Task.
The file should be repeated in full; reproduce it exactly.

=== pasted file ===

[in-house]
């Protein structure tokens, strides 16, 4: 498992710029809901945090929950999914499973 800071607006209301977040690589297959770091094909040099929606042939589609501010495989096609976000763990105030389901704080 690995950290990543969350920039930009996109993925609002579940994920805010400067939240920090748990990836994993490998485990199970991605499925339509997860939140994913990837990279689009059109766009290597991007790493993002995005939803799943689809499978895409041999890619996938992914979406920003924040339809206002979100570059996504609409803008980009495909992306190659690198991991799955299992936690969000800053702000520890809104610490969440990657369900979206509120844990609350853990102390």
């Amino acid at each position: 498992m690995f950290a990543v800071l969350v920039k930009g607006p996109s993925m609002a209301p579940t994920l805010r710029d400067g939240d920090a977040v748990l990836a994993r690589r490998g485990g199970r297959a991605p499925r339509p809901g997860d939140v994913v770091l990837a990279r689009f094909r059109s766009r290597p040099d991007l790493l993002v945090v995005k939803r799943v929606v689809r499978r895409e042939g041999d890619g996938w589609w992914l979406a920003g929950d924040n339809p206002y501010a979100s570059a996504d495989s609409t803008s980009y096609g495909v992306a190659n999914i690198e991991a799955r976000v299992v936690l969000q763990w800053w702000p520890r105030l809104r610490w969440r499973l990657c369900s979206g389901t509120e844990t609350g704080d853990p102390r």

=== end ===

[in-house]
């Protein structure tokens, strides 16, 4: 498992710029809901945090929950999914499973 800071607006209301977040690589297959770091094909040099929606042939589609501010495989096609976000763990105030389901704080 690995950290990543969350920039930009996109993925609002579940994920805010400067939240920090748990990836994993490998485990199970991605499925339509997860939140994913990837990279689009059109766009290597991007790493993002995005939803799943689809499978895409041999890619996938992914979406920003924040339809206002979100570059996504609409803008980009495909992306190659690198991991799955299992936690969000800053702000520890809104610490969440990657369900979206509120844990609350853990102390």
């Amino acid at each position: 498992m690995f950290a990543v800071l969350v920039k930009g607006p996109s993925m609002a209301p579940t994920l805010r710029d400067g939240d920090a977040v748990l990836a994993r690589r490998g485990g199970r297959a991605p499925r339509p809901g997860d939140v994913v770091l990837a990279r689009f094909r059109s766009r290597p040099d991007l790493l993002v945090v995005k939803r799943v929606v689809r499978r895409e042939g041999d890619g996938w589609w992914l979406a920003g929950d924040n339809p206002y501010a979100s570059a996504d495989s609409t803008s980009y096609g495909v992306a190659n999914i690198e991991a799955r976000v299992v936690l969000q763990w800053w702000p520890r105030l809104r610490w969440r499973l990657c369900s979206g389901t509120e844990t609350g704080d853990p102390r």